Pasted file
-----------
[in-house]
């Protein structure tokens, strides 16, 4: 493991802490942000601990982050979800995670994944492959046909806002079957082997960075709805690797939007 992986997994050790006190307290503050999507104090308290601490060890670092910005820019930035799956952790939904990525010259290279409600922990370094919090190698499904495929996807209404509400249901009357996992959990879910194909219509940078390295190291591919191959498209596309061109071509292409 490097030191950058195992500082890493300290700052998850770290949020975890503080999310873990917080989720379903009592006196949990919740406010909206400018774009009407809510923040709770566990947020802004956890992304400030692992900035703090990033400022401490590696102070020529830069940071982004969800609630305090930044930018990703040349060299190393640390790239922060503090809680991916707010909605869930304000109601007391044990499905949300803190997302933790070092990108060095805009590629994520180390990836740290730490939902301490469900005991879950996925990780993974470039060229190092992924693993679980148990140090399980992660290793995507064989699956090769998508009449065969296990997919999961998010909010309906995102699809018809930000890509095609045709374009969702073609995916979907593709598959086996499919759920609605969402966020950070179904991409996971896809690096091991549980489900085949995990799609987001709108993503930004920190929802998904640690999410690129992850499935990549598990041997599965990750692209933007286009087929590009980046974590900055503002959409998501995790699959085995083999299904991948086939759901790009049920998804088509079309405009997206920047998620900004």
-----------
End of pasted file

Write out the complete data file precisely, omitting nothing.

[in-house]
């Protein structure tokens, strides 16, 4: 493991802490942000601990982050979800995670994944492959046909806002079957082997960075709805690797939007 992986997994050790006190307290503050999507104090308290601490060890670092910005820019930035799956952790939904990525010259290279409600922990370094919090190698499904495929996807209404509400249901009357996992959990879910194909219509940078390295190291591919191959498209596309061109071509292409 490097030191950058195992500082890493300290700052998850770290949020975890503080999310873990917080989720379903009592006196949990919740406010909206400018774009009407809510923040709770566990947020802004956890992304400030692992900035703090990033400022401490590696102070020529830069940071982004969800609630305090930044930018990703040349060299190393640390790239922060503090809680991916707010909605869930304000109601007391044990499905949300803190997302933790070092990108060095805009590629994520180390990836740290730490939902301490469900005991879950996925990780993974470039060229190092992924693993679980148990140090399980992660290793995507064989699956090769998508009449065969296990997919999961998010909010309906995102699809018809930000890509095609045709374009969702073609995916979907593709598959086996499919759920609605969402966020950070179904991409996971896809690096091991549980489900085949995990799609987001709108993503930004920190929802998904640690999410690129992850499935990549598990041997599965990750692209933007286009087929590009980046974590900055503002959409998501995790699959085995083999299904991948086939759901790009049920998804088509079309405009997206920047998620900004």